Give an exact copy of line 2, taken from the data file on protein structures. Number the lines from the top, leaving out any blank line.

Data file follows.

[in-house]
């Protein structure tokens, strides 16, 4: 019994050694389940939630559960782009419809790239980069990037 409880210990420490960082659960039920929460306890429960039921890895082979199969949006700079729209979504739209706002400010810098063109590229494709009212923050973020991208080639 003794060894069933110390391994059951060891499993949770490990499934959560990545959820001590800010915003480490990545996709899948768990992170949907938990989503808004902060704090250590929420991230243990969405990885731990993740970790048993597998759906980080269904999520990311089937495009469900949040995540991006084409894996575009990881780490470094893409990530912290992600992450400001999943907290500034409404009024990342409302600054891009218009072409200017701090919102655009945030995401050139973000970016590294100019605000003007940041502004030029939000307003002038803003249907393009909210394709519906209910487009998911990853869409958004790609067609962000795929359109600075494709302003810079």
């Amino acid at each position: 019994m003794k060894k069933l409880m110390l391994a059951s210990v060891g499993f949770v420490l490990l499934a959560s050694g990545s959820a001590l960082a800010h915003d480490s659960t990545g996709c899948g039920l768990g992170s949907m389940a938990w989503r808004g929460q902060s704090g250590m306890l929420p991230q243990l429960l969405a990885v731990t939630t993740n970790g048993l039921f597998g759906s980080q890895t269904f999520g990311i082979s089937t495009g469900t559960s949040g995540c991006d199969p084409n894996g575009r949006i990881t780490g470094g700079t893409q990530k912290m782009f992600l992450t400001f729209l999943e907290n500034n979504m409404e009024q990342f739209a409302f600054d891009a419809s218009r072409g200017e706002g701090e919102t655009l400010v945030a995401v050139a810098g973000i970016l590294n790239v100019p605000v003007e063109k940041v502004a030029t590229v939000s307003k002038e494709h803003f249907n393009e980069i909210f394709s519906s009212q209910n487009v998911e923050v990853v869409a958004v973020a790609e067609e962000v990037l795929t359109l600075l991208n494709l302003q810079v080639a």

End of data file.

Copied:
């Protein structure tokens, strides 16, 4: 019994050694389940939630559960782009419809790239980069990037 409880210990420490960082659960039920929460306890429960039921890895082979199969949006700079729209979504739209706002400010810098063109590229494709009212923050973020991208080639 003794060894069933110390391994059951060891499993949770490990499934959560990545959820001590800010915003480490990545996709899948768990992170949907938990989503808004902060704090250590929420991230243990969405990885731990993740970790048993597998759906980080269904999520990311089937495009469900949040995540991006084409894996575009990881780490470094893409990530912290992600992450400001999943907290500034409404009024990342409302600054891009218009072409200017701090919102655009945030995401050139973000970016590294100019605000003007940041502004030029939000307003002038803003249907393009909210394709519906209910487009998911990853869409958004790609067609962000795929359109600075494709302003810079």